President Yoweri Museveni has joined the rest of the world leaders in paying tribute to former South Africa Archbishop, Desmond Tutu, who died on Sunday at the age of 90.
He was a long-serving Anglican Church cleric and anti-apartheid campaigner who won the Nobel Peace Prize in 1984 and was later appointed to chair his country’s post-apartheid Truth and Reconciliation Commission.
In his message, Museveni commended Tutu for his struggle against injustice and racial discrimination, describing him as a liberation icon.
“On behalf of the Government and people of Uganda and indeed, on my own behalf, I wish to convey to you my dear brother Cyril Ramaphosa (President of South Africa) and through you to the family of the Late Archbishop Emeritus Desmond Mpilo Tutu our deepest condolences and sympathies as we mourn our liberation icon,” writes the President.
“His contribution to struggles against injustice, racial discrimination, and intolerance led him to the leadership of the “Truth and Reconciliation Commission,” which task he undertook successfully”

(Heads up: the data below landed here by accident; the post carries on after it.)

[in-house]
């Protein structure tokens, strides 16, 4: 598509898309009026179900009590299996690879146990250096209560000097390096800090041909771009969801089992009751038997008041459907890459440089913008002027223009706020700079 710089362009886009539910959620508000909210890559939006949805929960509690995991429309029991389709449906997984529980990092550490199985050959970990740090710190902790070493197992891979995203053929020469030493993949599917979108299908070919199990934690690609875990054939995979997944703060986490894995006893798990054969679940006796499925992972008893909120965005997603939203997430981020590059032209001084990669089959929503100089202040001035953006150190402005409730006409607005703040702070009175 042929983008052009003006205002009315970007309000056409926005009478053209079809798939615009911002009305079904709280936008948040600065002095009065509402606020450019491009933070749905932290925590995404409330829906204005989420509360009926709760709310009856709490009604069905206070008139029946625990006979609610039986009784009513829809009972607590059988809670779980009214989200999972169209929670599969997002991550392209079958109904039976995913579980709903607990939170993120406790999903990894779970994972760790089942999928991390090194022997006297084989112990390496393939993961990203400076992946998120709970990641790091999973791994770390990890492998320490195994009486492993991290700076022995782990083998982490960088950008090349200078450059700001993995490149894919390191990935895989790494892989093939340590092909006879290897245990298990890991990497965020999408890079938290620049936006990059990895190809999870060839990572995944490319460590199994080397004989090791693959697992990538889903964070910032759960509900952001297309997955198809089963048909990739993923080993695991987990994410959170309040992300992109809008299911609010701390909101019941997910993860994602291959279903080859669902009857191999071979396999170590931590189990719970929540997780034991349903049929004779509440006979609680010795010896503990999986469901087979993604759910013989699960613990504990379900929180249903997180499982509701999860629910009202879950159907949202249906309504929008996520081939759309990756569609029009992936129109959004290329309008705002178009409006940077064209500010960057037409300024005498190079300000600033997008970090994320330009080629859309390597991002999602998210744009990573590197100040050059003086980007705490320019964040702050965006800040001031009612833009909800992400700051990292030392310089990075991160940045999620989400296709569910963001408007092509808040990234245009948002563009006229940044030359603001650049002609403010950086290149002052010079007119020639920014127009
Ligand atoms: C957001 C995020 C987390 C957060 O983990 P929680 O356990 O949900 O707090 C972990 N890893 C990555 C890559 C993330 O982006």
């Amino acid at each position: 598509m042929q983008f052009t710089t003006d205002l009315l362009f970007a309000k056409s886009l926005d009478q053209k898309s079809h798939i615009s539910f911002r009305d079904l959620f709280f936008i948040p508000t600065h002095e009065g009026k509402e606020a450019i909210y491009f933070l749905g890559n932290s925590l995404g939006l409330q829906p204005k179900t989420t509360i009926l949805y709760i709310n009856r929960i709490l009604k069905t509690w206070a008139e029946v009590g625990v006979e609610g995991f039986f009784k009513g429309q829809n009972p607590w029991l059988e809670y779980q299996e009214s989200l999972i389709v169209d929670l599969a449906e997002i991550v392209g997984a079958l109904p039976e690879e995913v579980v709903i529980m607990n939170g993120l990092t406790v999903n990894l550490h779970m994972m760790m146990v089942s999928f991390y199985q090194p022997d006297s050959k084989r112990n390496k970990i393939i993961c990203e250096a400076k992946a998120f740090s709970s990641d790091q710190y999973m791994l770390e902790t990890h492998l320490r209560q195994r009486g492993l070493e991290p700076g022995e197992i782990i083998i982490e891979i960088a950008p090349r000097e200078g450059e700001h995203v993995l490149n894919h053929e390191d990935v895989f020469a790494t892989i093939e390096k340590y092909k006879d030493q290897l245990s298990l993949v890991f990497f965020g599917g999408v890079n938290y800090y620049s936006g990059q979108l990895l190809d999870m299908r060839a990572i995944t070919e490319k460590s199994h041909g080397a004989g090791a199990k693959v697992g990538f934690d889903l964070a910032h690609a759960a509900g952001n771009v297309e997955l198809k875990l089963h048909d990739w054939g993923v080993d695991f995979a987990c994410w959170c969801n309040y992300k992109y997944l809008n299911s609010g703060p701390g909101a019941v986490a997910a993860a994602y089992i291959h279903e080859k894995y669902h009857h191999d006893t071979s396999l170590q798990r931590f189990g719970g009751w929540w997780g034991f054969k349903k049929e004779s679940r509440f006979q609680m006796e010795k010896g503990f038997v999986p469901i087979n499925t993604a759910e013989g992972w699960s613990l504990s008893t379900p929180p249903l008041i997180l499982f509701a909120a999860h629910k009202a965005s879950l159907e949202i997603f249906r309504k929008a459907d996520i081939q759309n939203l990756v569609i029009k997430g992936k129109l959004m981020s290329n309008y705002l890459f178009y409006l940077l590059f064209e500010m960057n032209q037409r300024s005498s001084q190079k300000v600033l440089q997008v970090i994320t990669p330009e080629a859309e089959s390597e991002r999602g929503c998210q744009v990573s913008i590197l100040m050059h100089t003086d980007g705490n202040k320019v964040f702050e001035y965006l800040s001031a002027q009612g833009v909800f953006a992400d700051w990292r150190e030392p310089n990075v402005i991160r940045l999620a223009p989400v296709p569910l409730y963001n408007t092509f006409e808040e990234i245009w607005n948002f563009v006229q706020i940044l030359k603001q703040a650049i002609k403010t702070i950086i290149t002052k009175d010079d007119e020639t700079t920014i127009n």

“We, therefore, commiserate with you, the bereaved family, and the people of South Africa for the loss of one of the greatest sons and liberators of Africa. May the Almighty God grant his soul eternal rest, he adds.
Former U.S president Barrack Obama, Ethiopia’s prime minister Abiy Ahmed, president Joe Biden of the U.S, Kenya’s Uhuru Kenyatta, UK’s Boris Johnson, Archbishop of Canterbury Justin Welby among others had earlier mourned the Archbishop, calling him the embodiment of the struggle for liberation.
The Archbishop of Canterbury, Justin Welby to be particular, described the deceased as great warrior for justice who never stopped fighting whether it was for those in his own country, for inclusivity in the South African Constitution or for those suffering injustice around the world.
“Through his distinguished work over the years as a cleric, freedom fighter and peacemaker, Archbishop Tutu inspired a generation of African leaders who embraced his non-violent approaches in the liberation struggle.”
He noted that Archbishop Tutu was a prophet and priest, a man of words and action, one who embodied the hope and joy that were the foundations of his life.